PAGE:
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Azotobacter vinelandii Nitrogenases containing altered MoFe proteins with substitutions in the FeMo-Cofactor environment: Effects on the catalyzed reduction of acetylene and ethylene

Fisher, K., Dilworth, M.J., Kim, C-H and Newton, W.E. (2000) Azotobacter vinelandii Nitrogenases containing altered MoFe proteins with substitutions in the FeMo-Cofactor environment: Effects on the catalyzed reduction of acetylene and ethylene. Biochemistry, 39 (11). pp. 2970-2979.

Link to Published Version: http://dx.doi.org/10.1021/bi992092e
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Abstract

Altered MoFe proteins of Azotobacter vinelandii Mo-nitrogenase, with amino acid substitutions in the FeMo-cofactor environment, were used to probe interactions among C2H2, C2H4, CO, and H2. The altered MoFe proteins used were the α-195Asn or α-195Gln MoFe proteins, which have either asparagine or glutamine substituting for α-histidine-195, and the α-191Lys MoFe protein, which has lysine substituting for α-glutamine-191. On the basis of Km determinations, C2H2 was a particularly poor substrate for the nitrogenase containing the α-191Lys MoFe protein. Using C2D2, a correlation was shown between the stereospecificity of proton addition to give the products, cis- and trans-C2D2H2, and the propensity of nitrogenase to produce ethane. The most extensive loss of stereospecificity occurred with nitrogenases containing either the α-195Asn or the α-191Lys MoFe proteins, which also exhibited the highest rate of ethane production from C2H2. These data are consistent with the presence of a common ethylenic intermediate on the enzyme, which is responsible for both ethane production and loss of proton-addition stereochemistry. C2H4 was not a substrate of the nitrogenase with the α-191Lys MoFe protein and was a poor substrate of the nitrogenases incorporating either the wild-type or the α-195Gln MoFe protein, both of which had a low Vmax and high Km (120 kPa). Ethylene was a somewhat better substrate for the nitrogenase with the α-195Asn MoFe protein, which exhibited a Km of 48 kPa and a specific activity for C2H6 formation from C2H4 10-fold higher than the others. Neither the wild-type nitrogenase nor the nitrogenase containing the α-195Asn MoFe protein produced cis-C2D2H2 when turned over under trans-C2D2H2. These results suggest that the C2H4-reduction site is affected by substitution at residue α-195, although whether the effect is related to the substrate-reduction site directly or is mediated through disturbance of the delivery of electrons/protons is unclear. Ethylene inhibited total electron flux, without uncoupling MgATP hydrolysis from electron transfer, to a similar extent for all four A. vinelandii nitrogenases. This observation indicates that this C2H4 flux-inhibition site is remote from the C2H4-reduction site. Added CO eliminated C2H4 reduction but did not fully relieve its electron-flux inhibition with all four A. vinelandii nitrogenases, supporting the suggestion that electron-flux inhibition by C2H4 is not directly connected to C2H4 reduction. Thus, C2H4 has two binding sites, and the presence of CO affects only the site at which it binds as a substrate. When C2H2 was added, it also eliminated C2H6 production from C2H4 and also did not relieve electron-flux inhibition fully. Thus, C2H2 and C2H4 are likely reduced at the same site on the MoFe protein. Two schemes are presented to integrate the results of the interactions of C2H2 and C2H4 with the MoFe proteins.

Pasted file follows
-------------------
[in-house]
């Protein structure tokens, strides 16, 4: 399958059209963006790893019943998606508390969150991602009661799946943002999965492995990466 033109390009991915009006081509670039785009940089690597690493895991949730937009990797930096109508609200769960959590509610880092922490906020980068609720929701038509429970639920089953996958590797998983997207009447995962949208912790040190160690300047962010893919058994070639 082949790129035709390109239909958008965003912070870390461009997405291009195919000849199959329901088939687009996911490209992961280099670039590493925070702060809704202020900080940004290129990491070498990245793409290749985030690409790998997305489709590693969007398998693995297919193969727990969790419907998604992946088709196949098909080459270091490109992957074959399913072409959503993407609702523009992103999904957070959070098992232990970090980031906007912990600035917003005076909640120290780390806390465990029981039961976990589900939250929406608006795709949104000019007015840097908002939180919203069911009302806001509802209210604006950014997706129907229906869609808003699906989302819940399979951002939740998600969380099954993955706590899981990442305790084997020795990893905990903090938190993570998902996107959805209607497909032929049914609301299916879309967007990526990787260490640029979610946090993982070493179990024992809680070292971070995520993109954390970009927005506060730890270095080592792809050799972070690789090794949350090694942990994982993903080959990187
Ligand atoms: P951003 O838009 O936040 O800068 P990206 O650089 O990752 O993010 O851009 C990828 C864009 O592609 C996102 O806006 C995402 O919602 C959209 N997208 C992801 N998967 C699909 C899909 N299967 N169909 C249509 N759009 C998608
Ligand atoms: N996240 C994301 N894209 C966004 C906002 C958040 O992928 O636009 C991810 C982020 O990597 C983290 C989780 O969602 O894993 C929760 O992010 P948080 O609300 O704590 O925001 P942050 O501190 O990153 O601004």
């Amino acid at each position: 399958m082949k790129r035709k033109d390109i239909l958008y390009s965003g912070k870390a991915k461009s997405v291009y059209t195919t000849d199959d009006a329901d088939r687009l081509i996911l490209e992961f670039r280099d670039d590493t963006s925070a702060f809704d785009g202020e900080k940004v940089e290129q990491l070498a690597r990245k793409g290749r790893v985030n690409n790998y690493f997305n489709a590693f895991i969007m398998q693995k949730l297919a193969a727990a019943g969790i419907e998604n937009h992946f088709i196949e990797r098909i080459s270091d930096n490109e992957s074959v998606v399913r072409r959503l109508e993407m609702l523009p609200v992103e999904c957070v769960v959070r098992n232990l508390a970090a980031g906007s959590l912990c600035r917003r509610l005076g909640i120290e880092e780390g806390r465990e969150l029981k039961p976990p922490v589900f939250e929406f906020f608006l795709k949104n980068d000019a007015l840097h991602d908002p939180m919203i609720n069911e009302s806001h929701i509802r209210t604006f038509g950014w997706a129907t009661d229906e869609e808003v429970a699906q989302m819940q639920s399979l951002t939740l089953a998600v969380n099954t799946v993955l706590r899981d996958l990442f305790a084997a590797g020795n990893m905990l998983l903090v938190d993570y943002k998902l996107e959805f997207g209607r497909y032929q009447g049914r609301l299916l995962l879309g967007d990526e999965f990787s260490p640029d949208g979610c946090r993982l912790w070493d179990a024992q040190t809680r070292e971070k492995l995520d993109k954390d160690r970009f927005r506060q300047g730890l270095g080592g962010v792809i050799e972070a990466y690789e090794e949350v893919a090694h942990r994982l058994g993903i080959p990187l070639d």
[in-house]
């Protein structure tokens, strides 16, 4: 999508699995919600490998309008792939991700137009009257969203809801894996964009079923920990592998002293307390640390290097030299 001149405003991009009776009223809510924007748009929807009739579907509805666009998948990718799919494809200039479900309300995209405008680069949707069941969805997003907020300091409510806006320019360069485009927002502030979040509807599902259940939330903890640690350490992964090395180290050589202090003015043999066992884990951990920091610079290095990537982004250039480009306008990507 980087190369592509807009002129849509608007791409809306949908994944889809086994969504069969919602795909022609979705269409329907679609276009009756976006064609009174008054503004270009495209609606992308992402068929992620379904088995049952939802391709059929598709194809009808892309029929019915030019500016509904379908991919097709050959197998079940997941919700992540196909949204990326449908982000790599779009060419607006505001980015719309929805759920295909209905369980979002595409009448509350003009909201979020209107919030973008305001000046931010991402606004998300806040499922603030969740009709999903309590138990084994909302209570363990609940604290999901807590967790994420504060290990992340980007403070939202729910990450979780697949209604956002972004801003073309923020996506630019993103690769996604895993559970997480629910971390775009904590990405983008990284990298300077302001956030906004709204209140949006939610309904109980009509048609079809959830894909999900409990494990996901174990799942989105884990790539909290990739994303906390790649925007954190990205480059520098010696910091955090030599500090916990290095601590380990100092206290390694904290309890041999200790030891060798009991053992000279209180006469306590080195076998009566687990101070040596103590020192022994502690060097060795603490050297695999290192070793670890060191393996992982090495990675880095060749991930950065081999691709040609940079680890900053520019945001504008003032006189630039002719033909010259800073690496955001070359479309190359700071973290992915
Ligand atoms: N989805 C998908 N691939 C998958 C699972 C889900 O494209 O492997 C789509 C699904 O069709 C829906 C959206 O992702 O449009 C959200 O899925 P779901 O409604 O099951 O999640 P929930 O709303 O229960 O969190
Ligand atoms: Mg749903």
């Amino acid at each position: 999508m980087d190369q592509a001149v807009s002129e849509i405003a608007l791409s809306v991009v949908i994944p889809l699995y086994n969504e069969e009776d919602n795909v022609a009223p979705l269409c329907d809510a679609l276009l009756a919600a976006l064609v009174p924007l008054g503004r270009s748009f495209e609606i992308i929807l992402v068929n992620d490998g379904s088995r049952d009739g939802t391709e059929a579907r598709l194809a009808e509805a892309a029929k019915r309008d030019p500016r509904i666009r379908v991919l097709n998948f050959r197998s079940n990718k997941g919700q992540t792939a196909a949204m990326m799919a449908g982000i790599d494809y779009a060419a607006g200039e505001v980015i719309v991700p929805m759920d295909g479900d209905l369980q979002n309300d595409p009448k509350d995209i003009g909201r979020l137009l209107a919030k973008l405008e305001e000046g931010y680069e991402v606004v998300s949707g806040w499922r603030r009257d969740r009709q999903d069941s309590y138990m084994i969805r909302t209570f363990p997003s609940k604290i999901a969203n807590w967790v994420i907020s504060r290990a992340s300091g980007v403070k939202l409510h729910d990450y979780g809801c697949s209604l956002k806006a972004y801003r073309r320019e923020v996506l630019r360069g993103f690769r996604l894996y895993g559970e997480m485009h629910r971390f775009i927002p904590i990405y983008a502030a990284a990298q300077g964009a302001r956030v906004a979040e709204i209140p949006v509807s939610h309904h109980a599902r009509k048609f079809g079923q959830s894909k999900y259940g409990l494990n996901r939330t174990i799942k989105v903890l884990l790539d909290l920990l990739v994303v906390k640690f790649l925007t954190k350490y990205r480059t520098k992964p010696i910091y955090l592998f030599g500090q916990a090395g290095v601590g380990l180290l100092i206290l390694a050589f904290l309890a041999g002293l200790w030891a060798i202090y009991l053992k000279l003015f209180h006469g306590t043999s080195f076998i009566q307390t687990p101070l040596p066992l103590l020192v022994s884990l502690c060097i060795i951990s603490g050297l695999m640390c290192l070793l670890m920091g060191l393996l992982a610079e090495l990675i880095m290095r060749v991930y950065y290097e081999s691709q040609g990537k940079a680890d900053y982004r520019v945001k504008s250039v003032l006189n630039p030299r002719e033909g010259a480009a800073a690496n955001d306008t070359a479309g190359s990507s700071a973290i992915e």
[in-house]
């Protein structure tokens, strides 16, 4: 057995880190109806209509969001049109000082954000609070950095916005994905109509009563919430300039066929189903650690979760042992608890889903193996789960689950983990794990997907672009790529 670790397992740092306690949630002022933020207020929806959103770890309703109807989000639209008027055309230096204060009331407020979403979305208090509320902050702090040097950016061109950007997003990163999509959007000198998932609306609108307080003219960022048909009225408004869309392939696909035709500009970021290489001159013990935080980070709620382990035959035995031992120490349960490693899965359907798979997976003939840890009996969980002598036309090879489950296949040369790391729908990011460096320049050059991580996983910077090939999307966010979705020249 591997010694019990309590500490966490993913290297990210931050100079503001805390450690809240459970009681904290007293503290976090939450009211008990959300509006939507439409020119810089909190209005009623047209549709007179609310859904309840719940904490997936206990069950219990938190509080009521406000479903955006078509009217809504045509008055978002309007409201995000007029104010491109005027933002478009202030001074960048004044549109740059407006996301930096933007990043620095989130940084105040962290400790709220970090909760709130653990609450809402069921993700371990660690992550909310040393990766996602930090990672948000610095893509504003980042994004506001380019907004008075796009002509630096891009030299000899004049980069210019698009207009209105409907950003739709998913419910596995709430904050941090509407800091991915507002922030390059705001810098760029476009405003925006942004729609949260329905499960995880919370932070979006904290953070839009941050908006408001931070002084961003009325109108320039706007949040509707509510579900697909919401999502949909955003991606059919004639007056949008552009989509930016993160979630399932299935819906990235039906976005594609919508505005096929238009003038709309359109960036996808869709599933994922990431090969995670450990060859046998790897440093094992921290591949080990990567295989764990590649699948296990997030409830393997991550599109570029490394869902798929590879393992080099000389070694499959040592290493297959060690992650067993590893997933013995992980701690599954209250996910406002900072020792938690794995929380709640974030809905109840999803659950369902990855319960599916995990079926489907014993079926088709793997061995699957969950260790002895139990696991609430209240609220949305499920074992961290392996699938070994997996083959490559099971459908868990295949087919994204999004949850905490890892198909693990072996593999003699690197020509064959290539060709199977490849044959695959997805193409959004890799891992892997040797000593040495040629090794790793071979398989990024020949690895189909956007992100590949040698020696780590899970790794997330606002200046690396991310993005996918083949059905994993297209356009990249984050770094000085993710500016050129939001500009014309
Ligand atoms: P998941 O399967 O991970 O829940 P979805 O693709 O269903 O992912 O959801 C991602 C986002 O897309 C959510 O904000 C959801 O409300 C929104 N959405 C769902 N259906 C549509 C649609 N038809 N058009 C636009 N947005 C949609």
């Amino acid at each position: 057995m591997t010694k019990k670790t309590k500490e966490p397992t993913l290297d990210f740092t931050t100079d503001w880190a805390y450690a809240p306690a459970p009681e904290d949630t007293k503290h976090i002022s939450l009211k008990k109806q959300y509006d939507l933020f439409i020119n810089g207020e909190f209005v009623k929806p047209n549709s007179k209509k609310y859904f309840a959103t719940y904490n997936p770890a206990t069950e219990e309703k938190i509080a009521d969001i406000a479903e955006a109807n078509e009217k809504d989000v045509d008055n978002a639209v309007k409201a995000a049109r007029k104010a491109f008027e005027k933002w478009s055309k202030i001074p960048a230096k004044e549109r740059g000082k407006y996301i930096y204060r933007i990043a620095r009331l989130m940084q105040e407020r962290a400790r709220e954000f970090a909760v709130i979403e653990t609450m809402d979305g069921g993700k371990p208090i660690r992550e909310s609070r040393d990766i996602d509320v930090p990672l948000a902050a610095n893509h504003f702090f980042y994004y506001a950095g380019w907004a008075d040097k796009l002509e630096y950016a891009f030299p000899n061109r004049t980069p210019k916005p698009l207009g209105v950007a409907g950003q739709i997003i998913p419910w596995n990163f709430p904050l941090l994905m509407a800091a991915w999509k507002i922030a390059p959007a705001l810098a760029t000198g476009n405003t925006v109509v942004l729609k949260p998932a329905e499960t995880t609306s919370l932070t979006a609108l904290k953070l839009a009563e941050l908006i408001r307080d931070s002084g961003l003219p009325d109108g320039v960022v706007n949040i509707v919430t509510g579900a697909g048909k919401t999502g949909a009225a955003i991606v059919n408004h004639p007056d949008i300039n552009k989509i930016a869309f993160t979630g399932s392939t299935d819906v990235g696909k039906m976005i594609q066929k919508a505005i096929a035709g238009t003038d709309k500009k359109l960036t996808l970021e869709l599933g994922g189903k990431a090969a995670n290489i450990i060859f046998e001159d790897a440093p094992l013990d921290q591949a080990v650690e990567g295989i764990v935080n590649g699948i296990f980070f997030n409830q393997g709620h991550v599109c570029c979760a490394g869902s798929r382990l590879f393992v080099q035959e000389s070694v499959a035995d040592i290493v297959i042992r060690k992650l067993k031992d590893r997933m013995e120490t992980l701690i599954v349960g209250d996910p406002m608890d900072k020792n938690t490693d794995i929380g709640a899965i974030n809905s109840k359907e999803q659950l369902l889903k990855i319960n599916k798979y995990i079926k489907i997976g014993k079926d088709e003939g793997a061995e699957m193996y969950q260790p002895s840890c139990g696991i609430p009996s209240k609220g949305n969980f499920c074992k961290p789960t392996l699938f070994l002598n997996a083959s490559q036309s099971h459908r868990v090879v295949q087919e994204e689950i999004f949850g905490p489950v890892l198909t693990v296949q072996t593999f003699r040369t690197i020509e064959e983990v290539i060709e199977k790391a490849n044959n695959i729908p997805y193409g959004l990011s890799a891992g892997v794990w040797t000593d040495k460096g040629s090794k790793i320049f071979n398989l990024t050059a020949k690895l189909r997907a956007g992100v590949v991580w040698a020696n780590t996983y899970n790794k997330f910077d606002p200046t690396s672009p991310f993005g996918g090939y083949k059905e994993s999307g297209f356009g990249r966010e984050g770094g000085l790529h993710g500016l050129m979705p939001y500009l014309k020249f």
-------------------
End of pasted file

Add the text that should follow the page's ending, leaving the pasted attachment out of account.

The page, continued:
Publication Type: Journal Article
Publisher: ACS Publications
Copyright: © 2000 American Chemical Society
URI: http://researchrepository.murdoch.edu.au/id/eprint/18363
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